In a first-of-its-kind study that will be published on January 30, 2020, Lawrence Livermore National Laboratory maps where negative emissions approaches hold the most potential to help California achieve its ambitious climate goals. To reach carbon neutrality, California needs to eliminate by 2045, all carbon dioxide (CO2) emissions and also remove emissions already in the air, hence the expression, “negative emissions”. While a growing number of jurisdictions around the world have adopted carbon neutrality pledges, this is the first report to identify where to find carbon removal opportunities. The report finds that:
- California’s great natural and working lands hold vast potential to remove carbon. We can convert waste from forests treated to reduce fire and from fields into fuels and safely store CO2 deep underground where rocks absorb it. We also can remove CO2 from the air with land-saving CO2 filters that mimic the functions trees perform.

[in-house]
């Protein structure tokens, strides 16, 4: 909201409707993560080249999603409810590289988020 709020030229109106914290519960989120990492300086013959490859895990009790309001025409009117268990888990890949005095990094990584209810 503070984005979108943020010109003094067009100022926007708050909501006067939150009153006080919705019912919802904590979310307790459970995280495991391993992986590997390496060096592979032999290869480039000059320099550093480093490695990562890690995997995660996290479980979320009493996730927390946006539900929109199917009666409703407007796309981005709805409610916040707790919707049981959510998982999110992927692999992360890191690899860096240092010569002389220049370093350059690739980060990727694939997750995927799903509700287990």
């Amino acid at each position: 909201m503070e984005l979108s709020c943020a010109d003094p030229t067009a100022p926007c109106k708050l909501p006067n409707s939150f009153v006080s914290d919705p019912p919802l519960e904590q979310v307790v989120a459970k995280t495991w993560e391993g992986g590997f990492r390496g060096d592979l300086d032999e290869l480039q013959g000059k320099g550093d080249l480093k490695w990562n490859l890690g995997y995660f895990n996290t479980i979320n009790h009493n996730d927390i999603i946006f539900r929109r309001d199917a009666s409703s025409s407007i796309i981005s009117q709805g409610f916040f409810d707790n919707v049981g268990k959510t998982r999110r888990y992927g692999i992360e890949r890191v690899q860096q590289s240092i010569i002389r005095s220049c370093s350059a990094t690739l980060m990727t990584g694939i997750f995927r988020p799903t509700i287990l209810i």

- Plants, trees, and filters can help California achieve negative emissions on the order of 125 million metric tons of carbon dioxide per year by 2045.
- The technologies needed to convert plant and tree waste into fuels and filter it from the air are relatively mature, but we need to learn how to rapidly deploy and run them to rapidly drive down costs.
- Carbon removal can help to make Californians safer from devastating fire, healthier from cleaner air and more abundant water that healthy forests can bring, and more prosperous by creating new jobs, zero carbon fuels, and building materials for badly-needed new homes.
- The importance of achieving this level of carbon removal stretches far beyond California: the State could once again pioneer practices, technologies, and policies that are required worldwide in order to meet the global climate challenge.
Getting to Neutral: Options for Negative Carbon Emissions in California was funded by the Livermore Lab Foundation through support from the ClimateWorks Foundation.